OU Analyse (ppt)
Zdenek Zdrahal, Knowledge Media Institute, The Open University
The second speaker was Zdenek Zdrahal from Media Unit at the Open University. He described the use of predictive analytics to attempt to identify at-risk students even before the first assignment had taken place, as 98.6% of students who failed the first assignment did not complete the programme. They used a combination of static data including gender and educational history, and fluid data notably VLE interactions. The accuracy of the predictions was increased greatly even when only using the count of “no of clicks” in the VLE.
In practice, each item in the VLE was given a label and different paths were mapped to view the successful students possible paths and the typical failing student path. The data analysis involved the use of 4 different data modelling techniques. If the student failed two of those techniques they were classified as at risk and intervention was put in place by the School. Spreadsheets were sent to the School highlighting the risk levels of each student. A dashboard has been created that highlights at risk students and the data used.
A student dashboard has been created that shows the student their “nearest neighbours”. These are students showing similar engagement behaviours and the predicted outcome for those students. It also predicts whether the student will submit the next assignment. To improve the students predicted outcomes, various activities are recommended. Currently, students cannot access this dashboard but it is now a priority to release this. I think the extra step of showing suggested activity to students has a real benefit to the learning experience. There is an intervention strategy automatically suggested to the student. The key would be to make sure these suggestions are accurate and relevant.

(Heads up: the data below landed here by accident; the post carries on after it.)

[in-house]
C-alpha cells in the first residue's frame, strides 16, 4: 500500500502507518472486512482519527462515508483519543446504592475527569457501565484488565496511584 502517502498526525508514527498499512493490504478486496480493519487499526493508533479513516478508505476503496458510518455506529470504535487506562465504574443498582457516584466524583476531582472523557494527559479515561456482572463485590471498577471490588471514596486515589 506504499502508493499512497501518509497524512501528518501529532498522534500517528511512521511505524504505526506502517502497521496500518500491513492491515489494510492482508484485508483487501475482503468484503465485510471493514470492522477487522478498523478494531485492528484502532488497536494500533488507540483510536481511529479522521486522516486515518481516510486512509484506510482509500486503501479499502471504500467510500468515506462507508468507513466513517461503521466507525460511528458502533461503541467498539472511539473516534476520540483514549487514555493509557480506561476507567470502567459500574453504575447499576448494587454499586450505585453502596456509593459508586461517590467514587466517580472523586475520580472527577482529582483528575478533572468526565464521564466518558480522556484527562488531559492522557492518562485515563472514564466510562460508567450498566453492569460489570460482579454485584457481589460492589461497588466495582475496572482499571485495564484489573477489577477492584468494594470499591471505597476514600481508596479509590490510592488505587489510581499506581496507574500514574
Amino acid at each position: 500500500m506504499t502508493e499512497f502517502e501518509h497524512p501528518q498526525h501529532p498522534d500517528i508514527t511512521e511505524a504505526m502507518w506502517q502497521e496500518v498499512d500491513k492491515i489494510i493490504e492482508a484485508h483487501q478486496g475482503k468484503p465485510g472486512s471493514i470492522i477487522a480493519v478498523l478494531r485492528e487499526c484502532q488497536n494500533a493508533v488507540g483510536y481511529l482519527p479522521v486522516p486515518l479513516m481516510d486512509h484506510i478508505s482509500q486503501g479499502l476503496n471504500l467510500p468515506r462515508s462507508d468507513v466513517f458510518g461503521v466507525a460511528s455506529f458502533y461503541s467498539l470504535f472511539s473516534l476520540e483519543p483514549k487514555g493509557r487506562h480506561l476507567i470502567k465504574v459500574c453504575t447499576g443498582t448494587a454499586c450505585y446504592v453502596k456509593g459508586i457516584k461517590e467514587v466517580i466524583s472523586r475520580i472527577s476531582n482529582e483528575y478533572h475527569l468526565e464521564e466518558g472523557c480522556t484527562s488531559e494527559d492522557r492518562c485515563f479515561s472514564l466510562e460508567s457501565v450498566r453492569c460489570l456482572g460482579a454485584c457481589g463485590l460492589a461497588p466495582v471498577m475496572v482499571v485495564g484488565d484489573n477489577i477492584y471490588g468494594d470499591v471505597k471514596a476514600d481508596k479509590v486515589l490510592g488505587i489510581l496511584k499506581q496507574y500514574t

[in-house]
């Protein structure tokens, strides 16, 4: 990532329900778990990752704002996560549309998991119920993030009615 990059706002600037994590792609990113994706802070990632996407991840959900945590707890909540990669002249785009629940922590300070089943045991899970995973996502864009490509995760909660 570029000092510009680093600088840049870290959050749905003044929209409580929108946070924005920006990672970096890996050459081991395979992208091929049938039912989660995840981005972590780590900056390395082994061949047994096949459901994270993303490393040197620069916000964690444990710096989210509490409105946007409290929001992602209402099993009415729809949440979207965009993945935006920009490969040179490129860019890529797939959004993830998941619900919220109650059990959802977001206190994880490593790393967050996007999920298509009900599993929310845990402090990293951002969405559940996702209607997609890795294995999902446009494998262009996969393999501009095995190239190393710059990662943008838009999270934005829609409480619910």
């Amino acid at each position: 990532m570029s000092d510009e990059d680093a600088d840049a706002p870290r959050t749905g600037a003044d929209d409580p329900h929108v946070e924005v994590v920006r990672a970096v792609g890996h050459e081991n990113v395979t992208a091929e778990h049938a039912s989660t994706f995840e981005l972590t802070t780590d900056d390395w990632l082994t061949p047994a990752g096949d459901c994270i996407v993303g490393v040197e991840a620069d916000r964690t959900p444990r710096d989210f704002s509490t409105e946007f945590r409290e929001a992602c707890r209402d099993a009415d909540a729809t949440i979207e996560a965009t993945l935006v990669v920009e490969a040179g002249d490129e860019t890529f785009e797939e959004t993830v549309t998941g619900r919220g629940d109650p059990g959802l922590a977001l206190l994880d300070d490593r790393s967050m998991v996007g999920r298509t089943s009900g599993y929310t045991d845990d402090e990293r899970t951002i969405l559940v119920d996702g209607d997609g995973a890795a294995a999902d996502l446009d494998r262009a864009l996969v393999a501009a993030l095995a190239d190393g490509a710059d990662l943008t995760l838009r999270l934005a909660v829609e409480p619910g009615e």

They have released an anonymised open source dataset. – https://analyse.kmi.open.ac.uk/open_dataset
Newcastle University does not have a retention issue overall but there may be areas where the use of data in this way may be beneficial – for example, distance learning programmes.
JISC Learning Analytics (ppt)
Michael Webb, the Director of Technology and Analytics at JISC talked about the history of learning analytics , then through some of the work that they are carrying out in the field of learning analytics.
Michael described their work with learning analytics as “the application of big data techniques such as machine-based learning and data mining to help learners and institutions meet their goals.”
Predictive learning analytics as seen in the Open University presentation was defined as the “statistical analysis of historical and current data derived from the learning process to create models that allow for predictions that can be used to improve learning outcomes. Models are developed by ‘mining’ large amounts of data to find hidden patterns that correlate to specific outcomes.” JISC are confident that predictive learning models would be ‘fairly’ transferable between institutions.
JISC currently have a learning analytics project that has three core strands:
- Learning analytics architecture and service
Learning analytics architecture and service
JISC demonstrated their student app. It’s based on fitness apps where users can view an activity stream with their (and their peers) activity, including performance against student defined targets.